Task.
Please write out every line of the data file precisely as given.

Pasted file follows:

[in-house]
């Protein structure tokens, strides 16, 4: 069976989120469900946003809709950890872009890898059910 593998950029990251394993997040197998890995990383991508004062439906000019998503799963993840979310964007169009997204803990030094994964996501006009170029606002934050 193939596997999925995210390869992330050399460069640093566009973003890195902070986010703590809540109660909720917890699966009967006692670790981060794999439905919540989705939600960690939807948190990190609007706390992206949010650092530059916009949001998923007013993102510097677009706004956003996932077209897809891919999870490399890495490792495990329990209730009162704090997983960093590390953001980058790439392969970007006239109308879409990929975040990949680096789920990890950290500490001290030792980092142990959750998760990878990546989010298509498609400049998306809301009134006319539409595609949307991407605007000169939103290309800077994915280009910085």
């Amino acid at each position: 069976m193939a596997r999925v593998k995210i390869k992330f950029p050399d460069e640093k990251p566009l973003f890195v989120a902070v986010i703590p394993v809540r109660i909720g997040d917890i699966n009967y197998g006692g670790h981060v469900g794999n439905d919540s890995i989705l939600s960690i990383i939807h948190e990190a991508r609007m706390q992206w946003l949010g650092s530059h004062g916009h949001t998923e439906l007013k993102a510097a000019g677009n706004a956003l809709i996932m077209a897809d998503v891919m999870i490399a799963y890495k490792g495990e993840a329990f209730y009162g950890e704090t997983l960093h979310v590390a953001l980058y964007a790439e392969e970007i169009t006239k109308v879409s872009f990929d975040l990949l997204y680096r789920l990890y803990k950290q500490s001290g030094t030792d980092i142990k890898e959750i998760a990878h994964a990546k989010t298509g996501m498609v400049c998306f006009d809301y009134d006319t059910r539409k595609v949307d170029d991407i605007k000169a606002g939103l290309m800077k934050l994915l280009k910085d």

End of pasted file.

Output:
[in-house]
């Protein structure tokens, strides 16, 4: 069976989120469900946003809709950890872009890898059910 593998950029990251394993997040197998890995990383991508004062439906000019998503799963993840979310964007169009997204803990030094994964996501006009170029606002934050 193939596997999925995210390869992330050399460069640093566009973003890195902070986010703590809540109660909720917890699966009967006692670790981060794999439905919540989705939600960690939807948190990190609007706390992206949010650092530059916009949001998923007013993102510097677009706004956003996932077209897809891919999870490399890495490792495990329990209730009162704090997983960093590390953001980058790439392969970007006239109308879409990929975040990949680096789920990890950290500490001290030792980092142990959750998760990878990546989010298509498609400049998306809301009134006319539409595609949307991407605007000169939103290309800077994915280009910085």
């Amino acid at each position: 069976m193939a596997r999925v593998k995210i390869k992330f950029p050399d460069e640093k990251p566009l973003f890195v989120a902070v986010i703590p394993v809540r109660i909720g997040d917890i699966n009967y197998g006692g670790h981060v469900g794999n439905d919540s890995i989705l939600s960690i990383i939807h948190e990190a991508r609007m706390q992206w946003l949010g650092s530059h004062g916009h949001t998923e439906l007013k993102a510097a000019g677009n706004a956003l809709i996932m077209a897809d998503v891919m999870i490399a799963y890495k490792g495990e993840a329990f209730y009162g950890e704090t997983l960093h979310v590390a953001l980058y964007a790439e392969e970007i169009t006239k109308v879409s872009f990929d975040l990949l997204y680096r789920l990890y803990k950290q500490s001290g030094t030792d980092i142990k890898e959750i998760a990878h994964a990546k989010t298509g996501m498609v400049c998306f006009d809301y009134d006319t059910r539409k595609v949307d170029d991407i605007k000169a606002g939103l290309m800077k934050l994915l280009k910085d």